The issue at the heart of the appeal concerns whether it is safe to return persons on an involuntary basis to Zimbabwe when it is acknowledged that there will be road blocks and other places at which President Mugabe’s supporters, including the Zanu-PF and the “War Veterans” will expect positive loyalty to be shown by those that are stopped and questioned. Where involuntary returnees do not pass the “loyalty test” at such road blocks, persecution and ill treatment is meted out by the assailants. 
KM’s son has been accepted to be a genuine refugee by the British Government and he lives in the United Kingdom. KM believes he is at risk on return to Zimbabwe. He has asserted he will not be able to go beyond the roadblocks and will not be able to show the positive loyalty which the potential assailants will expect of him. He also asserts he should not be expected to dissemble at such roadblocks so as to avoid persecution because to do so would breach the Refugee Convention. He asserts that the Refugee Convention is there to assist those just like him in such circumstances.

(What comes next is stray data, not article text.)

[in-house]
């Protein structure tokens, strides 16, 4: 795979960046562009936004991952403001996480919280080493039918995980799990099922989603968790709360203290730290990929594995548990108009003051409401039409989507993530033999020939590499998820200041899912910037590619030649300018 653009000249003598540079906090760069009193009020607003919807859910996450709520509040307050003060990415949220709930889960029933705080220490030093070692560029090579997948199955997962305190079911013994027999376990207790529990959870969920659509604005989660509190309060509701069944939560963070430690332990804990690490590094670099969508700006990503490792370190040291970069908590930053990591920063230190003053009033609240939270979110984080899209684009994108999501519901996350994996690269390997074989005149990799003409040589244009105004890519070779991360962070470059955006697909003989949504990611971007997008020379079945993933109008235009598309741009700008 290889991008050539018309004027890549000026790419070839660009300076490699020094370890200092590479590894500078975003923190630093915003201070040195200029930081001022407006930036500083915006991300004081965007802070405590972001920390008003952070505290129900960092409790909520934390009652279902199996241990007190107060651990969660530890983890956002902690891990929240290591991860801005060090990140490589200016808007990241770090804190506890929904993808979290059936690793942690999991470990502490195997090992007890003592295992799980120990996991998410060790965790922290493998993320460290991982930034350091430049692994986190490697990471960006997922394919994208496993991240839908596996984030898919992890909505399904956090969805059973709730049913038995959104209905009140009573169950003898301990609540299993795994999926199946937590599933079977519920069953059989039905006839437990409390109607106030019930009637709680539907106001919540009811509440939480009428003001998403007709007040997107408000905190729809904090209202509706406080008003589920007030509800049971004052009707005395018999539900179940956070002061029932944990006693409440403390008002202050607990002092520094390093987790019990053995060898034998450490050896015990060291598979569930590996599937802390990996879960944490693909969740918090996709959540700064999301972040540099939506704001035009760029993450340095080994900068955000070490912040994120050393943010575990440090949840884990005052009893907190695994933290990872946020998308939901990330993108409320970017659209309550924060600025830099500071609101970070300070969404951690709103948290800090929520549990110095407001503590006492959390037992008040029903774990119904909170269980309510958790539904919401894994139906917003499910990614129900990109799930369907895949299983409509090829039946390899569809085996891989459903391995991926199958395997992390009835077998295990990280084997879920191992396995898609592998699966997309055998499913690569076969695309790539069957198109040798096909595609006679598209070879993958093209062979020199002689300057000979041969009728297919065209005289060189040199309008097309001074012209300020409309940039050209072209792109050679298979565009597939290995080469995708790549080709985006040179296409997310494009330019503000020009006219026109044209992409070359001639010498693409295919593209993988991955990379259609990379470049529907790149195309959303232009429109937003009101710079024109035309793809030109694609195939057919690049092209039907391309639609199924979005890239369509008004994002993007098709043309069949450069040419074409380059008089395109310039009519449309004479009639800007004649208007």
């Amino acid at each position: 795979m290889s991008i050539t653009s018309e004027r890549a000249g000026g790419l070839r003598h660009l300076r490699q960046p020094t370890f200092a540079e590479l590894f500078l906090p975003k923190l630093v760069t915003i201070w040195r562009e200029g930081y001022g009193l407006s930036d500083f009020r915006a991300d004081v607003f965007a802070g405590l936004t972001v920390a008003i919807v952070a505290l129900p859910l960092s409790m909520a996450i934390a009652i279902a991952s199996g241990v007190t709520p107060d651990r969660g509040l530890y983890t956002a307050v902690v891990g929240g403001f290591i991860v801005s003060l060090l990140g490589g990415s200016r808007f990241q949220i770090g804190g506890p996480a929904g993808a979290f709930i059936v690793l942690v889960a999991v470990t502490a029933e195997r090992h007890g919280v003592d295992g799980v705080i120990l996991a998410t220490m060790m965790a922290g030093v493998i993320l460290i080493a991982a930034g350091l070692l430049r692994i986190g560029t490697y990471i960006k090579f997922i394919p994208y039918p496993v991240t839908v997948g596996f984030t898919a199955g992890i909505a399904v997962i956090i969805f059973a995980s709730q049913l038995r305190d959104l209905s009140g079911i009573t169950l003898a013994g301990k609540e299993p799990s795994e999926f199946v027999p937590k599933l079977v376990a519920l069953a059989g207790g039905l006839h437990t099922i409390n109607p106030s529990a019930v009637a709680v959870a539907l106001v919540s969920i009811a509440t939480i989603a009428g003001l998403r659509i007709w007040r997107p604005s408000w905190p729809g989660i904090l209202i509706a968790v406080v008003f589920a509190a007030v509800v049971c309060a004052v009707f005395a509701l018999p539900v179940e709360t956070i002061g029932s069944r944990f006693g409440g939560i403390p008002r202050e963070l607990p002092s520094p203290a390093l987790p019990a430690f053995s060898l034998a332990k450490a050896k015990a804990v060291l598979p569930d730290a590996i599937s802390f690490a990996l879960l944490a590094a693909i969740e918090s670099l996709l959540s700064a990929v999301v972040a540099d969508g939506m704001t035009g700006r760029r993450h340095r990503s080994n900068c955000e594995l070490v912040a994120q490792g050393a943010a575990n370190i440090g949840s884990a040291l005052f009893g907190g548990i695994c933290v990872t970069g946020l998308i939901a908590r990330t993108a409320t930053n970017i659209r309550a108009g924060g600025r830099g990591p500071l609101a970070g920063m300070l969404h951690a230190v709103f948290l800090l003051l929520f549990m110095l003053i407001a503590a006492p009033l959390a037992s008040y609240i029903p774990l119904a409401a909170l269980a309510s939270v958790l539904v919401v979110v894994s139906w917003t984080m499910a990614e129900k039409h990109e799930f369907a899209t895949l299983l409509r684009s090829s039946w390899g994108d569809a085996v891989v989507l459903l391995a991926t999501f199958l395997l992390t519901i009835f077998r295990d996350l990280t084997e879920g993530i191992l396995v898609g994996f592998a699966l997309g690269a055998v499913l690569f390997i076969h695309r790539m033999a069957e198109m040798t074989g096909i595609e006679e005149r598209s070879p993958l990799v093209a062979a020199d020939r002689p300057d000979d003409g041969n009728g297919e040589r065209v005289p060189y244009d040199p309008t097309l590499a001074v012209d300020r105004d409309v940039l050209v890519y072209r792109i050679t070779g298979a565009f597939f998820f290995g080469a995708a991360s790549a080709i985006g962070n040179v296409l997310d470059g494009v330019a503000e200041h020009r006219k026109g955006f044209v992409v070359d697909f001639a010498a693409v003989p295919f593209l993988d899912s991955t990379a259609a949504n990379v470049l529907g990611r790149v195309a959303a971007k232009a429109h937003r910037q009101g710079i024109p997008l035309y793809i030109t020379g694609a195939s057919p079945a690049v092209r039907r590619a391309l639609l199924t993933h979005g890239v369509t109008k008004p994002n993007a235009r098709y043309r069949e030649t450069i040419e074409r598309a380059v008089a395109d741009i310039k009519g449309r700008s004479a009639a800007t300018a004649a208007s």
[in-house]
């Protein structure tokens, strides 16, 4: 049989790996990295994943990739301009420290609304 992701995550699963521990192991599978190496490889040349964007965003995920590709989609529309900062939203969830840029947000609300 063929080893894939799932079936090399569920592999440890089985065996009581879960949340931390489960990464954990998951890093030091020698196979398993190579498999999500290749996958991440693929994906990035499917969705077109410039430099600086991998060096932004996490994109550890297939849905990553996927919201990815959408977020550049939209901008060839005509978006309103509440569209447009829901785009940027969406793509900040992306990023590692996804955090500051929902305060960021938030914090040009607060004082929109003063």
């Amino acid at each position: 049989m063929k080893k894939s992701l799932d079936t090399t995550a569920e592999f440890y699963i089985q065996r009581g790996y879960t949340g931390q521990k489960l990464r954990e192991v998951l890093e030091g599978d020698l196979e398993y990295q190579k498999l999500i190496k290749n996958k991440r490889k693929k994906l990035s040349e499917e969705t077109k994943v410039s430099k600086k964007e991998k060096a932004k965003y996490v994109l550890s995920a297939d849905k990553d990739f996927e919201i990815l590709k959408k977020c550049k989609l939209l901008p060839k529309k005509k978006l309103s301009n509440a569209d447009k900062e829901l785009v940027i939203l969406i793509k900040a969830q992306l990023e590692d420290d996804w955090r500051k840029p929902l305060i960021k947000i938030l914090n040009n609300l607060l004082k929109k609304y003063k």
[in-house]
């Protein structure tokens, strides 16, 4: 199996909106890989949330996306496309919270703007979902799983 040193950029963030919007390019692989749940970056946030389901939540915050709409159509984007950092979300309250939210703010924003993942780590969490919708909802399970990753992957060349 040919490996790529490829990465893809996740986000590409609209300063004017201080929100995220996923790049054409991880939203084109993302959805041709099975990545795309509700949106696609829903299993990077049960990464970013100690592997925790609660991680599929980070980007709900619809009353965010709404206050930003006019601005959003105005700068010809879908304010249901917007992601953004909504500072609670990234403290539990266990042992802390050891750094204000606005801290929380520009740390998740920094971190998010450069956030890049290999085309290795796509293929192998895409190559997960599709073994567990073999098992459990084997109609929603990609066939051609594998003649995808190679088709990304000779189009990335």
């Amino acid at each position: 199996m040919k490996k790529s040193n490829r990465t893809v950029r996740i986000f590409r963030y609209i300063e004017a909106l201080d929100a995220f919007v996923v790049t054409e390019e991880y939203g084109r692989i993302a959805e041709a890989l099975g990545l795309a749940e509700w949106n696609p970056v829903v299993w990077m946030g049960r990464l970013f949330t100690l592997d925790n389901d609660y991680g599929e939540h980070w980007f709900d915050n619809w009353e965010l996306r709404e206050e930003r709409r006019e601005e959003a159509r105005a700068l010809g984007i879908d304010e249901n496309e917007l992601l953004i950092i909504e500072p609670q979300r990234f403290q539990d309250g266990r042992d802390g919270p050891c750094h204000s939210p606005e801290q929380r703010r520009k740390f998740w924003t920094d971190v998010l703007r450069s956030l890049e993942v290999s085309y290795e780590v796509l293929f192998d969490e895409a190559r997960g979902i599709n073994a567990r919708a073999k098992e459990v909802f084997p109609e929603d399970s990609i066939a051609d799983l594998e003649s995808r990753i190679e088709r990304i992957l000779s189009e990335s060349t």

The Supreme Court heard legal argument on 18 and 19 June 2012 in this case and in a linked case in which the Secretary of State for the Home Department had appealed. 
Ian Dove QC, Abid Mahmood and Nazmun Ismail appeared on behalf of KM and were instructed by Blakemores Solicitors, Birmingham.